Bolzano is the capital of the province of Alto Adige (South Tyrol or Sudtirol) in Italy. Originally a Roman settlement, after the fall of the Roman Empire, immigrants arrived from Barvaria to the north, and it has been settled by German populations since then. Before World War 1, Bolzano was part of the Austro-Hungarian county of Tyrol, and became part of Italy at the end of this war. This cultural heritage is still prevalent throughout the region, from its bilingual street signs and town names, to its foods of wurst and spaetzle, to wines such as Vernatsch (Schiava) and Blauburgunder (Pinot Noir).
I arrived in Bolzano late in the afternoon. We will visit Bolzano both in the winter and in the spring – in winter, we will use it for a home base as we explore the local ski areas in the Dolomites. In the summer, we will Bike the Wine Roads that head both north and south, discovering the many great local wines produced here.
I had a short list of restaurants to visit, and no other purpose than to eat and walk around this magnificent city. The main piazza and shopping streets were just outside my door, the Piazza delle Erbe (Piazza of Herbs), the main city marketplace, close by as well. The shops and the market was closed, as it was Sunday evening, but the stands were ready for business the next morning.
My first stop was a walk-by of a restaurant I knew would be closed, Cavallino Bianco. This is a very traditional establishment, in operation since the 12th century, initially built to serve the vendors in the surrounding markets. It still has shared tables, and the extensive menu features many time-honored local specialities, including leberknodel, bauernplatte, deer stew, and goulash. They unfortunately were on holiday during my visit, but I will be sure to check them out next time I am through.
A very intriguing street food restaurant was just around the corner – Fischbahke. Very funky, with lots of hand-lettered signs and a very eclectic mix of furnishings. It reminded me of something you might see in Boulder, CO or some other big college town. The menu was simple small plates: mozzarella with tomato, feta with olive, speck, mixed cheeses, or a salad with grana.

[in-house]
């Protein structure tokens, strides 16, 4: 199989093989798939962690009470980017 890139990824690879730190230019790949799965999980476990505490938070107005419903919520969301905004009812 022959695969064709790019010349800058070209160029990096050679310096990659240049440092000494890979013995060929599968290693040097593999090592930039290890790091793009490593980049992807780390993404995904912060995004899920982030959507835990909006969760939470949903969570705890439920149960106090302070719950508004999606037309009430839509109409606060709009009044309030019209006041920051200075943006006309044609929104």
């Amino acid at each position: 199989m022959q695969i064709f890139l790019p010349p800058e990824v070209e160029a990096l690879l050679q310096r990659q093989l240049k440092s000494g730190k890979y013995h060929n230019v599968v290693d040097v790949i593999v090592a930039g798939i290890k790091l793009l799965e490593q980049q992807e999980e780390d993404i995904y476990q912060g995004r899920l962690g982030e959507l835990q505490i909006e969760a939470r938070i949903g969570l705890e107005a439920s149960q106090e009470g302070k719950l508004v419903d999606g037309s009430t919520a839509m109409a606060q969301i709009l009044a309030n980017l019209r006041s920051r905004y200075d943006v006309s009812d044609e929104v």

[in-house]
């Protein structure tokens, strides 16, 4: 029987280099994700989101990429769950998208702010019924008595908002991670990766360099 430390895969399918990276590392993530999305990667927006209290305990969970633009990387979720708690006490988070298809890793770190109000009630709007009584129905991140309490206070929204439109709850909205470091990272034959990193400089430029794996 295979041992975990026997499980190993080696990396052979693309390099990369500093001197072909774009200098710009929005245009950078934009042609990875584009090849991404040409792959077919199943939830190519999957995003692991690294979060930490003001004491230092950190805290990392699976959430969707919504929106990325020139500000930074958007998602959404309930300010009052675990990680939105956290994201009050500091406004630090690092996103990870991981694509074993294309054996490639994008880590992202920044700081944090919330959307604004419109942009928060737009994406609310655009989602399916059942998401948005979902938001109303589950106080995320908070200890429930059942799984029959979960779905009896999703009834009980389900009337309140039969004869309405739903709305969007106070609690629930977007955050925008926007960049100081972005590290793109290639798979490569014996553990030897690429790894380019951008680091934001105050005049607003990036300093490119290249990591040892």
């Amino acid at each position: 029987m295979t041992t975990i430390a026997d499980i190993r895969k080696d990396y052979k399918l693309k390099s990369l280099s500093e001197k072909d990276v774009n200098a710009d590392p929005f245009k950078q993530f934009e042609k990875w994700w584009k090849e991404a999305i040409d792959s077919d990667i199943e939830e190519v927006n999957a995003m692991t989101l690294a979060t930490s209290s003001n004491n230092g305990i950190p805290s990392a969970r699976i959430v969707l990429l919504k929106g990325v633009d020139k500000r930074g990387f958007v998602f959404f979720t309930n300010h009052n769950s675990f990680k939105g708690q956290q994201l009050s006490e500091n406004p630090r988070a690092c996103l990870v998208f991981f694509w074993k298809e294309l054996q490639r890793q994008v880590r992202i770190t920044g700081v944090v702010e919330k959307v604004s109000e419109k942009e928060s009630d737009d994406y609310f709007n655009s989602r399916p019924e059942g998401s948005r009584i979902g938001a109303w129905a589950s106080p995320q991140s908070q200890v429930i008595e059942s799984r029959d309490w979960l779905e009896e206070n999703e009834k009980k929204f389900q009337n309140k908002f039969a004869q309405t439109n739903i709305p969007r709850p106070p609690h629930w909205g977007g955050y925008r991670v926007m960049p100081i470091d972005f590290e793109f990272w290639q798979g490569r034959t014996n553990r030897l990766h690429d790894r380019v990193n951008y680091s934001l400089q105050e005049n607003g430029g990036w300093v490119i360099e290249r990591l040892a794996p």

I stopped at Hopfen & Co, Piazza delle Erbe, 17, for a small bite. This is a what we in the US would call a brew pub. It offers an nice selection of local foods, accompanied by their homemade Bozner bier. A couple of small rooms downstairs, the first one dominated by their large bar. Also, some nice outside seating, where most of the action was this pleasant Sunday evening. They had a dark, lager, and weiss beers, as well as a small selection of local wines, including Lagrein, Santa Maddalena and Teroldego.
The menu included some traditional sausages, including wurstel bianchi and salsicce di noremburger, and dishes like homemade gnocchi, canderli, spaetzle, goulash, stinco di maiale (pork shank), and veal liver with rice. I very much enjoyed my spaetzle, prepared with bacon and cheese, and served in a saute pan, which many of the dishes were. It was accompanied by some of the best bread I’ve had yet in Northern Italy; a basket of assorted lighter rye breads, one with strong caraway, another with more of whole grain texture.
Almost right next store is Vogele, Via Goethe 3, a ristorante serving a mix of traditional fare, as well as more Mediterranean dishes. Antipasti included prosciutto with melon, mozzerella with tomato and grilled zucchini, and cavatelli with octopus to mixed grilled meats with sauerkraut and potatoes. Also on the menu, roasted veal head with mushrooms and wine vinegar, a variety of canderli with sauerkraut to ravioli stuffed with fish served with a prosecco crema, and tagliatelle with fresh local mushrooms.
The other restaurants were located around Piazza Walthur, across from the Duomo. Pretty standard pizzarias or gelato/dessert fare. But all fairly busy on a warm summer evening. This piazza is a perfect spot to wind down the day, surrounded by towering man-made and natural wonders: the Duomo, and the Dolomites. Some great ski runs up in those mountains!